Cheap vs expensive football boots | Boot tier guide
From budget takedowns to expensive elite models, this guide explains all the differences between various football boot tiers.
Let’s face it: choosing football boots is never easy.
There are literally tons of awesome boot models out there these days, and you could spend countless hours figuring out whether you’re better suited to the Mercurial, Predator or something else entirely. Of course, this decision will completely depend on your own personal play style… or whether you fancy a particular colourway.
But that’s not even the half of it. You’ve also got to contend with all kinds of surface types, materials and confusing numbering systems, while the sheer range of prices can lead to plenty of vigorous head-scratching indeed. After all, what exactly are the differences between expensive and cheap football boots?
Well, this complete guide tells you everything you need to know about the different boot tiers. It should also ensure you’re getting excellent value for money.
Why are Football Boots so Expensive?
Right, let’s start with the basics. Some football boots are much more expensive than others. But you probably already knew that.
If you’re playing at a competitive level, you might have your eye on top-tier, elite-level boots which will really maximise your performance, and it’s these boots which really hit your bank balance. In fact, to be completely honest, these prices are only going to increase - thank you, Mr Inflation.
The most expensive boots basically feature the best technology and materials, it really is as simple as that: you’re paying for quality and innovation. However, these more advanced models aren’t necessarily right for you, and you should by no means splurge out £250 when a £100 model will suit you just as well.
Every player has their own preferences, and it all comes down to what you’re personally looking for. Remember: just because a boot is the most expensive, it doesn’t always mean it offers you the best performance.
READ | Our rundown of all the most expensive football boots you can buy right now.
What is a Takedown Football Boot?
Not everybody needs boots bursting with innovative tech and cutting-edge materials. To be honest, the vast majority of us just want football boots which are comfortable to play in, and are usually trying to stick to a sensible budget.
The big brands realise this, and so offer “takedown” versions of their most popular boots to suit players at all levels. Now, this is where a lot of that head-scratching begins, because the differences between these boots isn’t always clear.
For example, you might finally decide that you want to buy a pair of the new Mercurial Vapors, but then be faced with something like this:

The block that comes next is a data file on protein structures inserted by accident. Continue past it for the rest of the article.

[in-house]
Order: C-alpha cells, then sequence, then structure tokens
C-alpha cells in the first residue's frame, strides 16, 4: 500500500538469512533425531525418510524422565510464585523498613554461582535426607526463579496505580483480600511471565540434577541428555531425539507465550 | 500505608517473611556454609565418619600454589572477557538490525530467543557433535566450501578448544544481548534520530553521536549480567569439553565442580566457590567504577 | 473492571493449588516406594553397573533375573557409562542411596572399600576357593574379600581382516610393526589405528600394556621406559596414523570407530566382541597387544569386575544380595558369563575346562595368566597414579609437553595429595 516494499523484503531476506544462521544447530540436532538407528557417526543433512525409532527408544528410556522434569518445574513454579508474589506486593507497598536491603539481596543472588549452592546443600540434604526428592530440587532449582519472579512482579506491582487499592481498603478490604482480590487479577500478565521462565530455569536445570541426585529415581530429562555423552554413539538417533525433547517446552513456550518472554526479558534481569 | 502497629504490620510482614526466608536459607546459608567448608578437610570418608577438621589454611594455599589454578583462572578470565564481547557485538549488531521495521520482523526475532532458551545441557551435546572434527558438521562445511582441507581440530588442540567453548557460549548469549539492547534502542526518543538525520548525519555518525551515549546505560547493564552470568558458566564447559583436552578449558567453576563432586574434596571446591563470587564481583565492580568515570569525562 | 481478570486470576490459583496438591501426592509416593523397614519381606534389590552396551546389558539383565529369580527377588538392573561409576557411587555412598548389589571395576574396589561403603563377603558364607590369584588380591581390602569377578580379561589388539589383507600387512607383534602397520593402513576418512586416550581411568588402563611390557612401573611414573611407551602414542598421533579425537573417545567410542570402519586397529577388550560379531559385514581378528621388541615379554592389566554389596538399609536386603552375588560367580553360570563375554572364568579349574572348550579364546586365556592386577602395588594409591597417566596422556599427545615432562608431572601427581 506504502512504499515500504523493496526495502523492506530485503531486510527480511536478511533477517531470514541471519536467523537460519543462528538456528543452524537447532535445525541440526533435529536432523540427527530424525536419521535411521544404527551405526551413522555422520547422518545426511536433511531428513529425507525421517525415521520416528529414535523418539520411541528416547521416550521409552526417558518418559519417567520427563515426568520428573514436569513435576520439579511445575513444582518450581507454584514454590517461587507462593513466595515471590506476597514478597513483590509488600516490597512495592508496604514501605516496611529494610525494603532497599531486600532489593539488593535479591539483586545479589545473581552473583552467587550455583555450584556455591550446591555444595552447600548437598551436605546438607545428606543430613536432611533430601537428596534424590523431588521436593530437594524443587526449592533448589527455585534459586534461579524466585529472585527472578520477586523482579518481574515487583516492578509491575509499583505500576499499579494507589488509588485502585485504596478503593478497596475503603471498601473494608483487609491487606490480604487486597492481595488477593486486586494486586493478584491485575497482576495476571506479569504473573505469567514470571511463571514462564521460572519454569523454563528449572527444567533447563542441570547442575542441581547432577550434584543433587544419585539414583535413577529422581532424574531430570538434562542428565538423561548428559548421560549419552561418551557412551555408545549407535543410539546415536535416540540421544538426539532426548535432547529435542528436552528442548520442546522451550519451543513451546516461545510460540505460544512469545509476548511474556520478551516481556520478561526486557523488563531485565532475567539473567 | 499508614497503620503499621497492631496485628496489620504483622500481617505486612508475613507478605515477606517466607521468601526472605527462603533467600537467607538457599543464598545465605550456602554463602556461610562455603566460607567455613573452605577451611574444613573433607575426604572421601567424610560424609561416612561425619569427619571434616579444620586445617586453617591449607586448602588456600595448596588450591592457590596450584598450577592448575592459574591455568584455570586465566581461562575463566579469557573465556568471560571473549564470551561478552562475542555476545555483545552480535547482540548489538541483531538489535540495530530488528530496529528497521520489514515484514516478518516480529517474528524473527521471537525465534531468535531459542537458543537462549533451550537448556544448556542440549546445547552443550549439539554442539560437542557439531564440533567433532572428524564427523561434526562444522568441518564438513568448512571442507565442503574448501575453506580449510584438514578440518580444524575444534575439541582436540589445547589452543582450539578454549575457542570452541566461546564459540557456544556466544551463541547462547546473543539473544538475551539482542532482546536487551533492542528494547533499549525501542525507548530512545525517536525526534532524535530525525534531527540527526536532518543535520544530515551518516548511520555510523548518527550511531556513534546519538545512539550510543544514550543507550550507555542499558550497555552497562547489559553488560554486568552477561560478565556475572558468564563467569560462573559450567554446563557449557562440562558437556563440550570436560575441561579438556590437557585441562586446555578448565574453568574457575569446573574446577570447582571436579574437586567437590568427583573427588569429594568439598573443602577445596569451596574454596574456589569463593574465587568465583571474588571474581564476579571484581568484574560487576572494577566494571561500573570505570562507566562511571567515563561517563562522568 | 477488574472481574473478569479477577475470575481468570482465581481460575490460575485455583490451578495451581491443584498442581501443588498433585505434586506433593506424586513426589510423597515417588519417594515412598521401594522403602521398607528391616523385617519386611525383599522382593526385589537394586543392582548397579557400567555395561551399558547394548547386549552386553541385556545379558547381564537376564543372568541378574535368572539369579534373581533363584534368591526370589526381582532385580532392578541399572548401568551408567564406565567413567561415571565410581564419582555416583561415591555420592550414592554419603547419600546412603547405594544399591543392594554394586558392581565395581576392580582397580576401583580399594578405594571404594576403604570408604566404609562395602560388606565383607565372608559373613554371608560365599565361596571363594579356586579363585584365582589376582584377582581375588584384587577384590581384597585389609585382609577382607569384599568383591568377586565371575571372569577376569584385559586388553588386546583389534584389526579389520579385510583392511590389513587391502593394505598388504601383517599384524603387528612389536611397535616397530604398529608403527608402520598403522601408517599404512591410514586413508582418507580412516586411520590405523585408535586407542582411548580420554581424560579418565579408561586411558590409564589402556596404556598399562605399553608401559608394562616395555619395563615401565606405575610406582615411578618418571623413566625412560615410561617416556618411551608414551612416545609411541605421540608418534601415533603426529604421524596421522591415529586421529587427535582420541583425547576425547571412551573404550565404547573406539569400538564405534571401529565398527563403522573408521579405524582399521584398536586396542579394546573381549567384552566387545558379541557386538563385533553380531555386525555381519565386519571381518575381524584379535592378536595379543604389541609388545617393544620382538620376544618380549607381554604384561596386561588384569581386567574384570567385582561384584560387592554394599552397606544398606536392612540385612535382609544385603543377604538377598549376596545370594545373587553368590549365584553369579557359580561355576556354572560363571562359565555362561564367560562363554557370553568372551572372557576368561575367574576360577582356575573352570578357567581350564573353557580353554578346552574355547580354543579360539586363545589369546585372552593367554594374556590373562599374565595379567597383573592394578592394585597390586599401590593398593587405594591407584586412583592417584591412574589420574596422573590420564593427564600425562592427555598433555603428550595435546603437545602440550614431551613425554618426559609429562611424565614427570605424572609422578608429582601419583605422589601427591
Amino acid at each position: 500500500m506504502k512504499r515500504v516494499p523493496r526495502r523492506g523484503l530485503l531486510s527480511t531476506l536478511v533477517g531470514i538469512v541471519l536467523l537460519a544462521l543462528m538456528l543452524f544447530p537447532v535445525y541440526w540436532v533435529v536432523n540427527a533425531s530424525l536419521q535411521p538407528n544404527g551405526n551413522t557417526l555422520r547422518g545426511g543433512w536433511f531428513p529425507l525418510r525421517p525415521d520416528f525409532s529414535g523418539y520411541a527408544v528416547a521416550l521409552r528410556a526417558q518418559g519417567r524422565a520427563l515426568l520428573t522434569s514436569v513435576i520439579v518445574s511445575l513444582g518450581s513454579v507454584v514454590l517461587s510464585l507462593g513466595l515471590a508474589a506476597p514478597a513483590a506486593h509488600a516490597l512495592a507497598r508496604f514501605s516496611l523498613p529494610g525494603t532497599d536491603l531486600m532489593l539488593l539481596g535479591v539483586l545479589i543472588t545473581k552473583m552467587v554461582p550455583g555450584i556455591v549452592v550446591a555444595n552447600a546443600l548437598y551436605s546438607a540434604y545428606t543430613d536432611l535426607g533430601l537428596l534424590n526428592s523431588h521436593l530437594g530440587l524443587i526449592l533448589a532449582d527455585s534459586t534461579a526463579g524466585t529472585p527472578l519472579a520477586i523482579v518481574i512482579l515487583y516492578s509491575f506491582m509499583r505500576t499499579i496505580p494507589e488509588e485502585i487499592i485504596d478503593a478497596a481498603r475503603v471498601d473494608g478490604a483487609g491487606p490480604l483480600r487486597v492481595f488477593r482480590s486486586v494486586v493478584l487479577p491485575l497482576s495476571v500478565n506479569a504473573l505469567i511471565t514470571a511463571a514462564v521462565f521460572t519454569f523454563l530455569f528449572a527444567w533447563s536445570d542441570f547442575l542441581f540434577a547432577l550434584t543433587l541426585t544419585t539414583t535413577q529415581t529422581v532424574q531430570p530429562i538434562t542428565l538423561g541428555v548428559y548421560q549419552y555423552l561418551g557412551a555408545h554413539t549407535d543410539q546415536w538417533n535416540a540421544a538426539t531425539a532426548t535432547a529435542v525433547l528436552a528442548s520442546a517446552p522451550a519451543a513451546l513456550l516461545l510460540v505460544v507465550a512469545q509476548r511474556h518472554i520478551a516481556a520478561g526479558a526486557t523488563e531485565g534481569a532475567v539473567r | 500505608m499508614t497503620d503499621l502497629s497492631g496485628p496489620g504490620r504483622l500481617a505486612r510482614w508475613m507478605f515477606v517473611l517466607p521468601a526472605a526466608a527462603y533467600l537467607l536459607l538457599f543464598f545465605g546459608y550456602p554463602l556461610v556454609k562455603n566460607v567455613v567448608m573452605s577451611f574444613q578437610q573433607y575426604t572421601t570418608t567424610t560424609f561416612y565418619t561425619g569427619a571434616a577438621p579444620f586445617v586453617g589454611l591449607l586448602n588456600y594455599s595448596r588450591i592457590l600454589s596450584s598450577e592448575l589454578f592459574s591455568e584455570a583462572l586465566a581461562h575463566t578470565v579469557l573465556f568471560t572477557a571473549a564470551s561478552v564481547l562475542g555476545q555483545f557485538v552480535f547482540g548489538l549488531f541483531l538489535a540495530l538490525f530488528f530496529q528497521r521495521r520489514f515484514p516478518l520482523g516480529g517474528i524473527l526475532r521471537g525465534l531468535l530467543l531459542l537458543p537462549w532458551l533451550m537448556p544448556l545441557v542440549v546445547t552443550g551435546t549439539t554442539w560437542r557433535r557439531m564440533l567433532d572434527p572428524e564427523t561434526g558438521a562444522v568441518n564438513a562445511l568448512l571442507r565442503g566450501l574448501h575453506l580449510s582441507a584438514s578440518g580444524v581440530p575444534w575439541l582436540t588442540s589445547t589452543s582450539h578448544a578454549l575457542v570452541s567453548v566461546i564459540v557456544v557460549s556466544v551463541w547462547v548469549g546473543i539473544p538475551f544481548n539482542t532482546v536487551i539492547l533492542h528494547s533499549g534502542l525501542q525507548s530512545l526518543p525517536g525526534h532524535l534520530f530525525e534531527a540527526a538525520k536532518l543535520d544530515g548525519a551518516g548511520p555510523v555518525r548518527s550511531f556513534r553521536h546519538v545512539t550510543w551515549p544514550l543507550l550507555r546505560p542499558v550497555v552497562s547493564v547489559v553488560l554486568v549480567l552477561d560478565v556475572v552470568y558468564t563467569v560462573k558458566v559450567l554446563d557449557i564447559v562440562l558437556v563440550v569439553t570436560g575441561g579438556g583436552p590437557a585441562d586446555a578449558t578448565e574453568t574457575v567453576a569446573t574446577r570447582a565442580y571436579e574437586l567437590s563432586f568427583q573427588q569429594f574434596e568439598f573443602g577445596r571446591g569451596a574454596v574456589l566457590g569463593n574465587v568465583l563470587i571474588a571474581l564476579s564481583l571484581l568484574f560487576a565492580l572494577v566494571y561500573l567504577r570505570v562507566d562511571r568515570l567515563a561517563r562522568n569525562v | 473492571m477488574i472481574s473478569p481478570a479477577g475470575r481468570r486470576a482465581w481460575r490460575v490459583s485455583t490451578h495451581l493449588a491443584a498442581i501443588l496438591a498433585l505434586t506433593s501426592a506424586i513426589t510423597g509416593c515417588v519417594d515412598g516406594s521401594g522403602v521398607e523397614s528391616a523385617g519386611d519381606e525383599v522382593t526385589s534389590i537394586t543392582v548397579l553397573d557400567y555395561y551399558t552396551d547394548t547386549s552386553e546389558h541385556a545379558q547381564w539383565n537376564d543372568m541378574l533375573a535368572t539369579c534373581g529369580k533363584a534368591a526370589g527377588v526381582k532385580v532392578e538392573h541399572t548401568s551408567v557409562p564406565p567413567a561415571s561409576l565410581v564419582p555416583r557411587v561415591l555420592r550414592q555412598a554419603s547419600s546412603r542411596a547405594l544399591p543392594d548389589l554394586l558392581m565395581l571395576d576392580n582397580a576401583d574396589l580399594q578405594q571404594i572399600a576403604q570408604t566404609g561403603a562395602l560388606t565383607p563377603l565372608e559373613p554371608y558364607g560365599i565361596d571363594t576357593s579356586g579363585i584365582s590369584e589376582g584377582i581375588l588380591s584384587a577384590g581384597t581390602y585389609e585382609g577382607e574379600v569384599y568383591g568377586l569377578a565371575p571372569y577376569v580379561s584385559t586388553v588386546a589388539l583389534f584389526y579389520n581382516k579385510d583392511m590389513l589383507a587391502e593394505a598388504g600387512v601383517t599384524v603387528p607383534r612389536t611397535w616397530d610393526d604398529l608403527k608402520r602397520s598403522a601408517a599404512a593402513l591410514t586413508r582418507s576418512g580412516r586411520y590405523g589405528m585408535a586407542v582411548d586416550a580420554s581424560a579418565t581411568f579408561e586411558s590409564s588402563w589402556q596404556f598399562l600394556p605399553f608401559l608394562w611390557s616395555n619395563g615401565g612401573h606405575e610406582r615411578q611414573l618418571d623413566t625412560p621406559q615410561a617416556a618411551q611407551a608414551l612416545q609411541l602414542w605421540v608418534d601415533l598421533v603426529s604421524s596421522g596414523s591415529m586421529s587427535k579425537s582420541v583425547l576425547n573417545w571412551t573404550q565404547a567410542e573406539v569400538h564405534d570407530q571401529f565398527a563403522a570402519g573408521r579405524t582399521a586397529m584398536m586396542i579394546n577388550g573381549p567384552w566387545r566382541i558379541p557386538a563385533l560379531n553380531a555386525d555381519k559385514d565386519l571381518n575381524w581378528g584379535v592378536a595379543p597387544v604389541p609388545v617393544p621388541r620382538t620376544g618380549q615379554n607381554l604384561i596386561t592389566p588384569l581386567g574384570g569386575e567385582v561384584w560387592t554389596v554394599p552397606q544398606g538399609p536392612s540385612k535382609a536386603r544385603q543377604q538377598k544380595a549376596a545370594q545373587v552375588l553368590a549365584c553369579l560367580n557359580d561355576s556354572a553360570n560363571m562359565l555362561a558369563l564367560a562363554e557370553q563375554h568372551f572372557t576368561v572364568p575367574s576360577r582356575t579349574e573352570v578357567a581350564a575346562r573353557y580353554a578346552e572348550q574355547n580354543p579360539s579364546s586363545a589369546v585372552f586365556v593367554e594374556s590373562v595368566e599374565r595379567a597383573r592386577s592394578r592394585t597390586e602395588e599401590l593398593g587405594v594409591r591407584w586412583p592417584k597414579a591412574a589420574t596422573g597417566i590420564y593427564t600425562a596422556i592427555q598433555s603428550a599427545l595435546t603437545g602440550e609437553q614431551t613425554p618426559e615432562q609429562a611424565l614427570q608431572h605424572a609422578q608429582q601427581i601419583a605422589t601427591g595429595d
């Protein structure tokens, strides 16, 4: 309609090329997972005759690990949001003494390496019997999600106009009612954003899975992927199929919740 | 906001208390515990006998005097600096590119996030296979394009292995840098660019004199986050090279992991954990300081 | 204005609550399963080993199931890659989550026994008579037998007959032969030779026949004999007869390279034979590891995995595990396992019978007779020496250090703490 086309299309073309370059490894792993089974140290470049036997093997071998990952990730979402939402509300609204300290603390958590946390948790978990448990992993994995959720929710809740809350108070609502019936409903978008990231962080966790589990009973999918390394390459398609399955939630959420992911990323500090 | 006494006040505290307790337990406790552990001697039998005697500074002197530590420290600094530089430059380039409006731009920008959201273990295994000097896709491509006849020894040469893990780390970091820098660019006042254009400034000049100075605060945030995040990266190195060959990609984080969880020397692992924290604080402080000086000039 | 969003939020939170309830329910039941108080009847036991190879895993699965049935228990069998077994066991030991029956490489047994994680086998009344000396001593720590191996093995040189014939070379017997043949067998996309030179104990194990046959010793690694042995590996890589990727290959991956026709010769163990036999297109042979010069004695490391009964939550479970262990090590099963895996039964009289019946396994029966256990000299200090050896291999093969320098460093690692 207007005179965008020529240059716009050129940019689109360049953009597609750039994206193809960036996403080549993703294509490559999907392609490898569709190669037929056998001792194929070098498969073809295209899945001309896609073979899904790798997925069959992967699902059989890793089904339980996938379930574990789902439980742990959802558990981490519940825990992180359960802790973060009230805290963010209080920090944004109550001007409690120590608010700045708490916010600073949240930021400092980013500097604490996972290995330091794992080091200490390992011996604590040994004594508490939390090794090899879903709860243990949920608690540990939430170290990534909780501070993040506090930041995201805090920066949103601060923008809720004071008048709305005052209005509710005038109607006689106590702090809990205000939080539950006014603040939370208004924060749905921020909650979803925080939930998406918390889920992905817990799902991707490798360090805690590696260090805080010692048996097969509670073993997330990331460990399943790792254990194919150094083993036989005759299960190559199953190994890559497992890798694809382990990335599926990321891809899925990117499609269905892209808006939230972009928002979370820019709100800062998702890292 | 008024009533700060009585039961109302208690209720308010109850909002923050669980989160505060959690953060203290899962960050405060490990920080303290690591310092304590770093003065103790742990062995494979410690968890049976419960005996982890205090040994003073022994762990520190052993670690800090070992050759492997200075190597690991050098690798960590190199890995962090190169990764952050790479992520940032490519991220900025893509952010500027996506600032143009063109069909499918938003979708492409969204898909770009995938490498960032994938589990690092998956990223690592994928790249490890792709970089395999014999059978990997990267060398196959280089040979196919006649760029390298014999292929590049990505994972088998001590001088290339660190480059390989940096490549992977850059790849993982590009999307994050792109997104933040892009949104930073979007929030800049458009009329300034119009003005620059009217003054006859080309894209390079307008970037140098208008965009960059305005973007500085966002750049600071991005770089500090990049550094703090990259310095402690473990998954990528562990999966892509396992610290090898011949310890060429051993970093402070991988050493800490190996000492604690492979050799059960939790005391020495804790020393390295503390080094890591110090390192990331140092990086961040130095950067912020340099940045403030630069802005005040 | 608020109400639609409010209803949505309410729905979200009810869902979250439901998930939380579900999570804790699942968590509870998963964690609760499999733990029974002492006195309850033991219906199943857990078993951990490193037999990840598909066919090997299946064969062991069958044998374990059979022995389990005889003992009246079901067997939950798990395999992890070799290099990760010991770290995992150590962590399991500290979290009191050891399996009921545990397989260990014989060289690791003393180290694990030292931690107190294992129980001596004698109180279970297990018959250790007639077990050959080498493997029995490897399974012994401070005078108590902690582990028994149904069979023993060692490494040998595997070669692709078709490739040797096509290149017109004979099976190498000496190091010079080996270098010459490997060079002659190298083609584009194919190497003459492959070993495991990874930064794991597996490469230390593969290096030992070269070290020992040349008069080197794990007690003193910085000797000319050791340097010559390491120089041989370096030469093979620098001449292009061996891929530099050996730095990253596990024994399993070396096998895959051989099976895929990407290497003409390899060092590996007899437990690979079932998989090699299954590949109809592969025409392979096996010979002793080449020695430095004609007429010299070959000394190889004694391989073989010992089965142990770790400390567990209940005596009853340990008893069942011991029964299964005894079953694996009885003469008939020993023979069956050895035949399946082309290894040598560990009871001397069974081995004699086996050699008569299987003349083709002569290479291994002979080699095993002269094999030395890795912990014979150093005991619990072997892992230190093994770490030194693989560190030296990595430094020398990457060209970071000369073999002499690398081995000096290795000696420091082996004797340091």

Why on earth would you fork out almost £120, when you can get what looks like the same boot for under £30? They’re all listed as Nike Mercurial Vapor 13, they’re all suitable for firm-ground surfaces and yet there’s more than a £100 difference. Um, yeah, I’ll take the £27.20 bargain, please.
Sadly, it’s not that simple, and they are not the same boot. The most expensive model is the top-tier Mercurial, the one worn by professionals, while the others are takedown models of varying quality. The structure, materials and technology will differ wildly between these boots, and the lower price usually means less quality and innovation.
Cheap vs Expensive Football Boots - the Main Differences
When buying a new pair of boots, you need to ask one very important question: are they worth the money? The truth is, spending an extra £100 isn’t going to turn you into a better player, so why not just go for the cheaper option?
The main differences lie in the materials, structure and technology of the boots in question. The more expensive version is designed to enhance your performance as much as possible, usually much lighter, cosier and more stylish, while also offering a much better feel for the football. It’s up to you whether these benefits outweigh the extra cost.
As an example, let’s take a look at the new adidas Predator. Because, well, I haven’t stopped looking at it since it was released...
The most expensive version of this boot is the laceless Predator 20+ (pictured), and the extra money will be getting you the finest materials and technology on the market. It features a premium knitted upper and sock collar, alongside that famous Demonskin technology and Controlframe outsole. Basically, it’s all very impressive.
By going down to the next tier (the Predator 20.1), some of those elements will remain, while others disappear. You won’t get the premium materials or feel of the elite model, but you still get most of the other technology and a great performance on the pitch. The quality of the materials and technology will then be reduced the further down the tiers you go. Simple.